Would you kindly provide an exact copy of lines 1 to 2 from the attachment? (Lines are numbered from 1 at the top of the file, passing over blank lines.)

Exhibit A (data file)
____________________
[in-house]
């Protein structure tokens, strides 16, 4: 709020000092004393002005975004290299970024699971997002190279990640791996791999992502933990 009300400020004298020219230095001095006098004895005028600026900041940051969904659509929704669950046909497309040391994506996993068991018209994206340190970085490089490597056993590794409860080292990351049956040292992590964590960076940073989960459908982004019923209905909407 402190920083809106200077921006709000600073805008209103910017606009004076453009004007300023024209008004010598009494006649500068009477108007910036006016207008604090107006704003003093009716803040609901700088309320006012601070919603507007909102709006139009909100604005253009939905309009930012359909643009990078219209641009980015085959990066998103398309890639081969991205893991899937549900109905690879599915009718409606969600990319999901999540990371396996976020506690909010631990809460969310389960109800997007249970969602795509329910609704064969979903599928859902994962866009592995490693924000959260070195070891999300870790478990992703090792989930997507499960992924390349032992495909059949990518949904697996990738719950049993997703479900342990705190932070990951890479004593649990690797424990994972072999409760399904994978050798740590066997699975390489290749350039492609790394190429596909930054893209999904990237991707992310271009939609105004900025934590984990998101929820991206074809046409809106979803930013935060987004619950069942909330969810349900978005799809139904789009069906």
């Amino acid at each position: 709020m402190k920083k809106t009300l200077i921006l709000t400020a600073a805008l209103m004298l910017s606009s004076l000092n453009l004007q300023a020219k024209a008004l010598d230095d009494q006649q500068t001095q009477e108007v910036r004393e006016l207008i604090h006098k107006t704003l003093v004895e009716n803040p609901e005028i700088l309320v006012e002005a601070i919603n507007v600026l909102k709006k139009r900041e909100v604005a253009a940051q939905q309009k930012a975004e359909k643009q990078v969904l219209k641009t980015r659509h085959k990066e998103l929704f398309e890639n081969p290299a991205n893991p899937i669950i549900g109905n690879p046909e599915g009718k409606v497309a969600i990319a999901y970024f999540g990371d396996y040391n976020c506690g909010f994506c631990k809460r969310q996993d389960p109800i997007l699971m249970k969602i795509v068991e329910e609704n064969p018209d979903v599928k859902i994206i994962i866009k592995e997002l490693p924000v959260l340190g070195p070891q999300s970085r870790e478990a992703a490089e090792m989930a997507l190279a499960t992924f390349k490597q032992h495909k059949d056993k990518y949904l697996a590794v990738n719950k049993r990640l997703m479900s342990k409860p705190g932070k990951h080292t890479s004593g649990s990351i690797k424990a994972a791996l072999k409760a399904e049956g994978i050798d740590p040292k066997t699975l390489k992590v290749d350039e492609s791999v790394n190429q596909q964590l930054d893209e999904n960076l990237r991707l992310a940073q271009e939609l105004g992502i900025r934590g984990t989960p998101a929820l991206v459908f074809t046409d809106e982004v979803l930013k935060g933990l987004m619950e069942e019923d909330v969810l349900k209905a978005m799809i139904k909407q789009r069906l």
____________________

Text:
[in-house]
């Protein structure tokens, strides 16, 4: 709020000092004393002005975004290299970024699971997002190279990640791996791999992502933990 009300400020004298020219230095001095006098004895005028600026900041940051969904659509929704669950046909497309040391994506996993068991018209994206340190970085490089490597056993590794409860080292990351049956040292992590964590960076940073989960459908982004019923209905909407 402190920083809106200077921006709000600073805008209103910017606009004076453009004007300023024209008004010598009494006649500068009477108007910036006016207008604090107006704003003093009716803040609901700088309320006012601070919603507007909102709006139009909100604005253009939905309009930012359909643009990078219209641009980015085959990066998103398309890639081969991205893991899937549900109905690879599915009718409606969600990319999901999540990371396996976020506690909010631990809460969310389960109800997007249970969602795509329910609704064969979903599928859902994962866009592995490693924000959260070195070891999300870790478990992703090792989930997507499960992924390349032992495909059949990518949904697996990738719950049993997703479900342990705190932070990951890479004593649990690797424990994972072999409760399904994978050798740590066997699975390489290749350039492609790394190429596909930054893209999904990237991707992310271009939609105004900025934590984990998101929820991206074809046409809106979803930013935060987004619950069942909330969810349900978005799809139904789009069906």